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FDA Proposal To Slash Nicotine In Cigarettes Could Have Big Impact In California

Marlboro cigarettes are shown on display at a liquor store in Palo Alto, Cali...

Photo by Associated Press

Above: Marlboro cigarettes are shown on display at a liquor store in Palo Alto, Calif., Oct. 15, 2010.

Tobacco control advocates are praising a proposal from the Food and Drug Administration to drastically reduce the amount of nicotine in cigarettes.

The FDA plan would limit the nicotine level at 0.4 milligrams of nicotine per gram of tobacco. That's roughly a 97 percent reduction in nicotine compared to current levels in the average cigarette.

According to the Campaign for Tobacco-Free Kids, there are 40,000 smoking-related deaths in California each year. An analysis from UC San Francisco revealed smoking accounts for one in seven deaths in the state.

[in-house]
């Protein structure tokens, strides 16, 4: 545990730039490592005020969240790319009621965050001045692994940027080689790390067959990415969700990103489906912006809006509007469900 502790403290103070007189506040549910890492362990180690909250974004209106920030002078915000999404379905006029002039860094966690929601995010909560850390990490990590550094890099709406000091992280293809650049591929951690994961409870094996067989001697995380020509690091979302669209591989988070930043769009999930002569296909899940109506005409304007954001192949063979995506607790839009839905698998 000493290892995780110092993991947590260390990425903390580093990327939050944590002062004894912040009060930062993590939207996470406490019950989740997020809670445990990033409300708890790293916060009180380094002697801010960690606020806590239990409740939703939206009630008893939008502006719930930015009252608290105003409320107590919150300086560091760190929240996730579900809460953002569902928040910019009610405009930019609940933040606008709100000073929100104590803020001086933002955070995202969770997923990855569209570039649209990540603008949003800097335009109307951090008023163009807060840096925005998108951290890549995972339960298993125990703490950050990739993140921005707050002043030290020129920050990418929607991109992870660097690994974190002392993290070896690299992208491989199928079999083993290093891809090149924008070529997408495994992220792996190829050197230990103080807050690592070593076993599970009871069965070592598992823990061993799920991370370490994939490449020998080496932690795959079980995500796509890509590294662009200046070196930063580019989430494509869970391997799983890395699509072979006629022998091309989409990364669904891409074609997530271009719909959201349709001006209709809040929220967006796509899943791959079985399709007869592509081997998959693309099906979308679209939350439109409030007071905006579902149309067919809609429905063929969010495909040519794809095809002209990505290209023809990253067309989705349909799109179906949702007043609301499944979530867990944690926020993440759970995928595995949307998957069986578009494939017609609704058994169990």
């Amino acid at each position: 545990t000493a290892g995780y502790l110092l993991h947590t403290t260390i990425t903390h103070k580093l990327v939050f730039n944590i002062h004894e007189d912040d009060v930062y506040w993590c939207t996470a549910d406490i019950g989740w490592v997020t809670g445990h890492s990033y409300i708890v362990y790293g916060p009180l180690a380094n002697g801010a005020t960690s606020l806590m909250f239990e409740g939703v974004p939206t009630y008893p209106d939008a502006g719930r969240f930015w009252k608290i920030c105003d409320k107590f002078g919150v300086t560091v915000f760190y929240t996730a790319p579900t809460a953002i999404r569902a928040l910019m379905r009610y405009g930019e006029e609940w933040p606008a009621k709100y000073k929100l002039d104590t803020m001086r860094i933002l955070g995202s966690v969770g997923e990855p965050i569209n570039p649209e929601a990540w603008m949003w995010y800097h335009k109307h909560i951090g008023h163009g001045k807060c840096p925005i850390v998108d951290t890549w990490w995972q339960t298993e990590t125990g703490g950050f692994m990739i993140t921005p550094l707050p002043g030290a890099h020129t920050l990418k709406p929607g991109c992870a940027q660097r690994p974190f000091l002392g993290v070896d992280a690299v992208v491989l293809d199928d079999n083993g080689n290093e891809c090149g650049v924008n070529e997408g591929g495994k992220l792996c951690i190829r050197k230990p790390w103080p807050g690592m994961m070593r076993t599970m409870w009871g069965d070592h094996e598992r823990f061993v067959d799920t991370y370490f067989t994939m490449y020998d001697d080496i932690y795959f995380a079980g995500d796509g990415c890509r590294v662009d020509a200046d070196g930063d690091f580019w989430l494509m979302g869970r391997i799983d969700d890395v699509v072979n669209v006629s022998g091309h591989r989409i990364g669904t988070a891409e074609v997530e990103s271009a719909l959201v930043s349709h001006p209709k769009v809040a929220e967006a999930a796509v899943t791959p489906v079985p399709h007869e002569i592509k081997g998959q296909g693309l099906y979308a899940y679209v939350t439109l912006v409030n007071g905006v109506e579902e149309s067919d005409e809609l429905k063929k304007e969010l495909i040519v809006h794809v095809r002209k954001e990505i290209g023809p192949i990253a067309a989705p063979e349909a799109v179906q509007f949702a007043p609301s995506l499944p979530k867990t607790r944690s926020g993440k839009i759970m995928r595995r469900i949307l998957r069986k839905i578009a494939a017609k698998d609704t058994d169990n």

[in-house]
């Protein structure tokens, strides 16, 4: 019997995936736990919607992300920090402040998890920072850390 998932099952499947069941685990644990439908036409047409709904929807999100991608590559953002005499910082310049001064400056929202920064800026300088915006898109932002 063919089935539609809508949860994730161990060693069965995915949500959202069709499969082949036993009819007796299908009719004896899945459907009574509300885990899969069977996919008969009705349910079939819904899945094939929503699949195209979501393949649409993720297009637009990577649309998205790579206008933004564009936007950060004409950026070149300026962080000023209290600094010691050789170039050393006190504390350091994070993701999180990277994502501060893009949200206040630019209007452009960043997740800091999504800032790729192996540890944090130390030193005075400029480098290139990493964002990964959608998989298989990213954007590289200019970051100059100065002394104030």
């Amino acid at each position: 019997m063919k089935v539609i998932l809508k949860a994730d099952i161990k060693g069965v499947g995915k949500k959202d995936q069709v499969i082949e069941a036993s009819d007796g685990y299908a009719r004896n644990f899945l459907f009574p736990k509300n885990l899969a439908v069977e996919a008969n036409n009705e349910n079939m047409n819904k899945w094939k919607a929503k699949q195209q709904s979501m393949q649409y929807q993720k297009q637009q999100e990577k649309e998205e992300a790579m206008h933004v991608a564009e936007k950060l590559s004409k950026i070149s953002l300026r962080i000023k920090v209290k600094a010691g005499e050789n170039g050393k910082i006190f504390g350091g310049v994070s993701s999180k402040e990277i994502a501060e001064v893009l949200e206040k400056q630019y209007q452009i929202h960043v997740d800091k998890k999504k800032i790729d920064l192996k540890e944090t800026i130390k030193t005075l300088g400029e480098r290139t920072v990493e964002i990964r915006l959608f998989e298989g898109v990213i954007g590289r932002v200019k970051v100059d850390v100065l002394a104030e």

Erika Sward, assistant vice president for national advocacy at the American Lung Association, said cutting nicotine levels in cigarettes would make a difference.

“Over time, those numbers should come down, because it should be easier for smokers to quit, and for people never to get hooked on the product to begin with," she said.

However, Sward said, the tobacco industry will fight the FDA’s proposal. She said it will take a commitment from Congress and the Trump administration to make it a reality.

Smoking-related deaths will likely decline in California if a Food and Drug Administration proposal to cut nicotine in cigarettes is enacted.

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